In all honesty, it’s probably justified. Does the bike world need another half baked ‘standard’? Probably not, and it is half baked because it sits between two existing standards. I said my bit, hard not to because one only hopes that the people, in this case at Trek, come out of their rarified atmosphere and listen to what their buying market is trying to tell them – please fuck off with your new unwanted standard.
Doing what I do, I kept an eye on the comments, always good for a laugh or some thought provocation. Deep down in it there were some interesting comparisons to the automotive world that went along the lines of, we like our cars to be as up to date and advanced as possible but not our bikes. It’s an interesting point and had me stop dead and have a think, after all, it’s a valid point.
The bike industry is an interesting one for several reasons. First, it’s one in which the components sector has for a long time wagged the tail of the bike builders. By that I mean unlike the auto industry, where the car makers tell the component suppliers what they want, in the bike industry, the component suppliers drive what the frame/bike makers make. Arse backwards.
Second and again unlike the auto world, the cycling consumer expects, hands down, that every part made will/should fit their existing bike and when it doesn’t, there is the beating of chest and gnashing of teeth en masse, regardless of how absurd the expectation; even I have been known to do this. Again, arse backwards – after all I don’t expect that something made by Toyota is going to strap itself to a BMW.
So when I re-looked at this new hub standard Trek is looking to push out and thought about the auto sector, I began to see a different picture evolving.
Auto makers work in what can be defined as ‘enclosed ecosystems’. When they design a car, it’s generally done from the ground up and can include new or repurposed proprietary parts or systems. They will have a parts bin to play with but in general that parts bin is mostly exclusive to the brand in question. As such, the buyer of said new car does not expect he’ll hop over to shop X to buy a ‘new’ part by some other company to strap to the car, they naturally realise that they either have to go to the dealer, or after a while, buy an aftermarket replacement part which while being ‘aftermarket’ is still made specifically for the car they have.
When it comes to our cars, or motorcycles, or any other such item, we expect, and accept, that each exists in its own enclosed ecosystem.
When re-looking at the above mentioned article, I am beginning to wonder if we are starting to see the same thing happen in the bike industry?
Is it still acceptable for the consumer to think that the bicycle that they buy from Trek, Cannondale, whoever, should be what we can acceptably term ‘open source’? Considering the budgets they spend in developing their new designs, it no longer seems reasonable that they should be limited by the available range of ‘open source’ components, especially where they are 1. trying to gain a design advantage over their rivals, 2. are wanting to maximise how and what they design and 3. keep the consumer in their product brand loop. In this scenario, it seems totally acceptable that each player could well, and probably will, end up designing certain components that work with their system alone. It makes more than a little sense on a myriad of fronts when you think about it.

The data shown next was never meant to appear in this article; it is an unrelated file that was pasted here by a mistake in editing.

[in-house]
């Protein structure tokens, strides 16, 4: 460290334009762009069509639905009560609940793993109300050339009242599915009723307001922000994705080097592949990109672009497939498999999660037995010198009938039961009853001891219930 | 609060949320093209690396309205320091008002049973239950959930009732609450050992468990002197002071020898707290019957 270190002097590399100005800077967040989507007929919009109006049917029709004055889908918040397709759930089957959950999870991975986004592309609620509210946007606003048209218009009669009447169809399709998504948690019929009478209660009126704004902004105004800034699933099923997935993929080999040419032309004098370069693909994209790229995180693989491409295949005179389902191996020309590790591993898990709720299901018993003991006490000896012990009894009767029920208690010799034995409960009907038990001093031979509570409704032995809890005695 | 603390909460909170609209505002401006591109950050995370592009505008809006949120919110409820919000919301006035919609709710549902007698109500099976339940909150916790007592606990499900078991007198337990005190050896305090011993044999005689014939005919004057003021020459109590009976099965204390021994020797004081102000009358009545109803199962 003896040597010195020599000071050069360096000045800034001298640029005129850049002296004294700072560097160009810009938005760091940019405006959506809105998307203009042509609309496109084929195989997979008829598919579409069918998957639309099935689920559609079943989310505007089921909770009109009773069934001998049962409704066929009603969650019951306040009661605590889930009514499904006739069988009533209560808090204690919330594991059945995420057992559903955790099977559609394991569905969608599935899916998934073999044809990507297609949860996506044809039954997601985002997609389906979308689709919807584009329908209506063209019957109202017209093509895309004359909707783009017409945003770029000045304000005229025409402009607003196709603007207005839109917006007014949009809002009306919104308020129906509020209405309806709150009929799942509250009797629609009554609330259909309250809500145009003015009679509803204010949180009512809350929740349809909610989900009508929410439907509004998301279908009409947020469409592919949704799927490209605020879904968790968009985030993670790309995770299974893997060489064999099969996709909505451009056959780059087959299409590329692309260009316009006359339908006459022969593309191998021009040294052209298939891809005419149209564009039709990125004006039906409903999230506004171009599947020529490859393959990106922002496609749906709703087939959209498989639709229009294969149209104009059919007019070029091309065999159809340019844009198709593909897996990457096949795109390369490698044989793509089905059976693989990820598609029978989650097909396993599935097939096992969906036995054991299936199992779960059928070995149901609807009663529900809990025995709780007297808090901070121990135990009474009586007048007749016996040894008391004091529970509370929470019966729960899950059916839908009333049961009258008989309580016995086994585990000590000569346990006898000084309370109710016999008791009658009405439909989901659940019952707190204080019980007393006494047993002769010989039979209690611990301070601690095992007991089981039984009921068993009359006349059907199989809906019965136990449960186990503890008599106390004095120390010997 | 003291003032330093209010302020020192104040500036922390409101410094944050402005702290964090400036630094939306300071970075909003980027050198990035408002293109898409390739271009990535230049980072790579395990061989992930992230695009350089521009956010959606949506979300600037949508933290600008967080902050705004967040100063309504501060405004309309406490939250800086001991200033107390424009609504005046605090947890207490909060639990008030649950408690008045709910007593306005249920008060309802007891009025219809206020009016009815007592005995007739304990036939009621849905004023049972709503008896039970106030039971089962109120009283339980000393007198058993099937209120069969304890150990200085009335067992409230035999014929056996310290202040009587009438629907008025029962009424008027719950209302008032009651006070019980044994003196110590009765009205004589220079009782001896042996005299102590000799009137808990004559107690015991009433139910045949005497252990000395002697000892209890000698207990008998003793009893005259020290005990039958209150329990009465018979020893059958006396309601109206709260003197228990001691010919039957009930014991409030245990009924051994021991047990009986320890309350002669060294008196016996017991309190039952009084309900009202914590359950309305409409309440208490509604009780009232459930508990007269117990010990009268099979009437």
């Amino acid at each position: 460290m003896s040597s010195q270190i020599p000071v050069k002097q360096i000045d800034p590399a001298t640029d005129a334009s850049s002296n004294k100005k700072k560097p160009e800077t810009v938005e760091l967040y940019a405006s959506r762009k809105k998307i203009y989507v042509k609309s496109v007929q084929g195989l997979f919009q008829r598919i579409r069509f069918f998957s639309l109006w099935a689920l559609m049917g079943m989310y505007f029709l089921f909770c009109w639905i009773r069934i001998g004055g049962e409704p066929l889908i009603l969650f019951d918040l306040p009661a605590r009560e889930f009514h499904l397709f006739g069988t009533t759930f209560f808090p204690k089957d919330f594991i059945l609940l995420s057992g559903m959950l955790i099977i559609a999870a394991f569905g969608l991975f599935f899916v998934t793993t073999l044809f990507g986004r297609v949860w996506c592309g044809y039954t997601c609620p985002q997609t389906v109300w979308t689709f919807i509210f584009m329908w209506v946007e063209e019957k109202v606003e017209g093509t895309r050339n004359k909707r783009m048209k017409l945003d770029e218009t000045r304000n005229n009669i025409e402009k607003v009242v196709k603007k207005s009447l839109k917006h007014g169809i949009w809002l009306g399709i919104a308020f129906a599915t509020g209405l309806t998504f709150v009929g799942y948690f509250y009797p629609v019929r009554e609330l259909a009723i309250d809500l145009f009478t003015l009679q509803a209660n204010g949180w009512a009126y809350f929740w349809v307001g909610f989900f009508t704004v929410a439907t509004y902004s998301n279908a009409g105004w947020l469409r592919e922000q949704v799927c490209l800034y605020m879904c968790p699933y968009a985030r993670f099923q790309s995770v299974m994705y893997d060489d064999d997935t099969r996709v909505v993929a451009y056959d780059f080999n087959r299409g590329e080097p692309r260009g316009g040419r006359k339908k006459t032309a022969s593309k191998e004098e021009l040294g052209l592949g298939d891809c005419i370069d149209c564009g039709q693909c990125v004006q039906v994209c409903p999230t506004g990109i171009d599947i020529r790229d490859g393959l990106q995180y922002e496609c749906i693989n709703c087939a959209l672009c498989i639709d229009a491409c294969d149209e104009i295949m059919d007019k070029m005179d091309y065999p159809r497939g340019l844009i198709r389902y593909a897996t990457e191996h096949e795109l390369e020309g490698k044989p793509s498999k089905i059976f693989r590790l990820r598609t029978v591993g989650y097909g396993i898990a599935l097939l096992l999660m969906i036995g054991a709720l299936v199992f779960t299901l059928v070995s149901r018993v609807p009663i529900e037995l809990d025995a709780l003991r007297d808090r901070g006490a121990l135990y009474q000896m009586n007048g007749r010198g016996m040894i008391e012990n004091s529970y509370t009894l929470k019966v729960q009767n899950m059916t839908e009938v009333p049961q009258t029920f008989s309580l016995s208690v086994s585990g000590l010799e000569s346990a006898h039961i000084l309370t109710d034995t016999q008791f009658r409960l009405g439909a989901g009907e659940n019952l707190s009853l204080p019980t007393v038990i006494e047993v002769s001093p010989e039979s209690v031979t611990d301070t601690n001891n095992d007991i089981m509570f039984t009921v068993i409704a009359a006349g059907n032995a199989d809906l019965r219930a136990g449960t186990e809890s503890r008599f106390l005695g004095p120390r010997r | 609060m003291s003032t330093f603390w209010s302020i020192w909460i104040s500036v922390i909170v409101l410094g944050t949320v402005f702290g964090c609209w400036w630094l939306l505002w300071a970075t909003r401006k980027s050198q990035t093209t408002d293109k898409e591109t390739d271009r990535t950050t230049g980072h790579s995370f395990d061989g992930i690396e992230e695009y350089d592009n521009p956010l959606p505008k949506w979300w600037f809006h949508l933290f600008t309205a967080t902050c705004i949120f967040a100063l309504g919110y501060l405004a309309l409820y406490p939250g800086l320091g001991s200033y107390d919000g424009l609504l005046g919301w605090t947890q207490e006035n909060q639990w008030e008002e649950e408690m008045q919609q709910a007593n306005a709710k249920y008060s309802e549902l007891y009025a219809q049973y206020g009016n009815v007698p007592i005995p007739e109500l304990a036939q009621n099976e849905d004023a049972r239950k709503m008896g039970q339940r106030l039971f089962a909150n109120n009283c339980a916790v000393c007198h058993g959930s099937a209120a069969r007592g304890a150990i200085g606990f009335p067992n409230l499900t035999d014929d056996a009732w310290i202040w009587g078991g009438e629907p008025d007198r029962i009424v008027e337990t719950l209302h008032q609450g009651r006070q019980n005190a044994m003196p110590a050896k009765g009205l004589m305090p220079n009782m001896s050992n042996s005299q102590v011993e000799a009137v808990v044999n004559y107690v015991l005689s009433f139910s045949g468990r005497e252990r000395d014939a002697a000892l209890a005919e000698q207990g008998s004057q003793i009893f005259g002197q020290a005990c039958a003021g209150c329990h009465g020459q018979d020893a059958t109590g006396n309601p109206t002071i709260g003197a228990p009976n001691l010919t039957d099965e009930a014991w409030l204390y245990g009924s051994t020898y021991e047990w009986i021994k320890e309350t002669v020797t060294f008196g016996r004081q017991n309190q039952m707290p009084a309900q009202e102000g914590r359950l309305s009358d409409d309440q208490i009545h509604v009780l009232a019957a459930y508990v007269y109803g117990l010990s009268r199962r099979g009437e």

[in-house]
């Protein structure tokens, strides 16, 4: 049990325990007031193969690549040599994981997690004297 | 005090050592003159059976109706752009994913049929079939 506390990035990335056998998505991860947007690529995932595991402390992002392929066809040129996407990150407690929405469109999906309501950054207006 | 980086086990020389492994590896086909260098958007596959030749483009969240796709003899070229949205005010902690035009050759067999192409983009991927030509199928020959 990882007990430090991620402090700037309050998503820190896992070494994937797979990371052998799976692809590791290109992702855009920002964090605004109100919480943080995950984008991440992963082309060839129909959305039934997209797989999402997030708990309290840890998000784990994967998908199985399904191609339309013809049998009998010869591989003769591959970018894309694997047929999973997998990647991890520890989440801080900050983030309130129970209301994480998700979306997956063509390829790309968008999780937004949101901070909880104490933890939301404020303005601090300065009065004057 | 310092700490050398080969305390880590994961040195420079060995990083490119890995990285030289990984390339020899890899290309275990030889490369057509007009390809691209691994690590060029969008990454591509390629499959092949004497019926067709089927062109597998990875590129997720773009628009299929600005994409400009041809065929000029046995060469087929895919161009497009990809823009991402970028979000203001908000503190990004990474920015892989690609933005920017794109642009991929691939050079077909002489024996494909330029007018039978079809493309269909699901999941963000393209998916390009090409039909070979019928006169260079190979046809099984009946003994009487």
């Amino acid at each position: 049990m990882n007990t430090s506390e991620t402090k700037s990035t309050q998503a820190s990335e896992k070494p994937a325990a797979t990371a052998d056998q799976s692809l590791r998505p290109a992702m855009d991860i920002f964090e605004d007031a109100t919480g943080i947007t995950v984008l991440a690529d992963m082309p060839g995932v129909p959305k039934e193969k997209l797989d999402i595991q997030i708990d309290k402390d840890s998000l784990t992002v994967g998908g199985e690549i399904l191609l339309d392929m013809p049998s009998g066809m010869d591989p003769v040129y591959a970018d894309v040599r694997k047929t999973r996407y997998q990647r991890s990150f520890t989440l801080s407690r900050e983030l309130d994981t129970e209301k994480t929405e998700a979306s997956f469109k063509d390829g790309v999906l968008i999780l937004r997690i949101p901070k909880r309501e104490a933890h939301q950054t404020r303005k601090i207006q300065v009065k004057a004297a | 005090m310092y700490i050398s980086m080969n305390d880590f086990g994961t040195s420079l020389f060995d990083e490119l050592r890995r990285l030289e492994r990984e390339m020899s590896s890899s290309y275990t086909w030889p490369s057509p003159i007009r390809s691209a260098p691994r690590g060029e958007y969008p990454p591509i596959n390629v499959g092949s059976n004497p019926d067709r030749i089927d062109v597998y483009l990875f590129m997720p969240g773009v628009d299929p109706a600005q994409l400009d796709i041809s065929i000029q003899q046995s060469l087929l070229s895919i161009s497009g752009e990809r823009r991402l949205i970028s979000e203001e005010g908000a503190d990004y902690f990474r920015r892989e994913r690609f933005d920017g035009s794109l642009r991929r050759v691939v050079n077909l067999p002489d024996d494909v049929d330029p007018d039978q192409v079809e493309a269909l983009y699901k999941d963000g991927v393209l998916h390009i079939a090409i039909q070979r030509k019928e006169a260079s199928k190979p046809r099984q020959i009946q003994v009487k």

When I was designing and specifying for Mountain Cycle before its collapse, I realised that in order to have the frames we are selling work to their optimum, we needed to have control over various aspects such as the suspension, front and back. This lead to us working up what we termed a ‘rolling chassis’ rather than a frame set. In other words, we’d sell frame, fork, cranks and headset as a ‘set’ to ensure that what we built performed in the manner we designed for. While not a true closed eco system, it did represent the thinking that there were too many variables available that could drastically affect the performance of our frame designs.
For the majority of end consumers out there, this really will not be a big deal. Generally many riders, especially those ‘newish’ to the sport of cycling, will buy a bike, ride it into the ground and then replace it with the newer thing. The upgrade or swap out path is not really huge issue, especially when you think that most of the parts strapped to a modern bike are pretty bloody good these days. It’s only the smaller segment of the market, the pedants, gear heads, tech boys/girls etc., those that want the exotica or something special, where cross platform compatibility becomes an issue. One has to ask if the big players are even considering this end of the market where they want to point their efforts… I’d say probably not.
I don’t foresee the death of ‘aftermarket’ in the bike industry. What I do see though is a narrowing at the big brand level, where the ‘upgrade path’ options diminish due to the closed nature of the product ecosystem unique to each brand (how long was it before someone made aftermarket Lefty hubs?). When you buy a Trek, you are a Trek owner, much the same as if you bought a VW – you end up being part of their product loop ecosystem and stay in it as long as you have the Trek bike.
It’ll be the independent, smaller brands without the budget or reach to develop closed systems that will ultimately keep the components sector alive but over time I think the available options, depending on what they are, may become smaller or more expensive as component makers strive to make their products more cross compatible (read hubs and cranks that allow for all size variations), adding to the complexity, investment and production costs.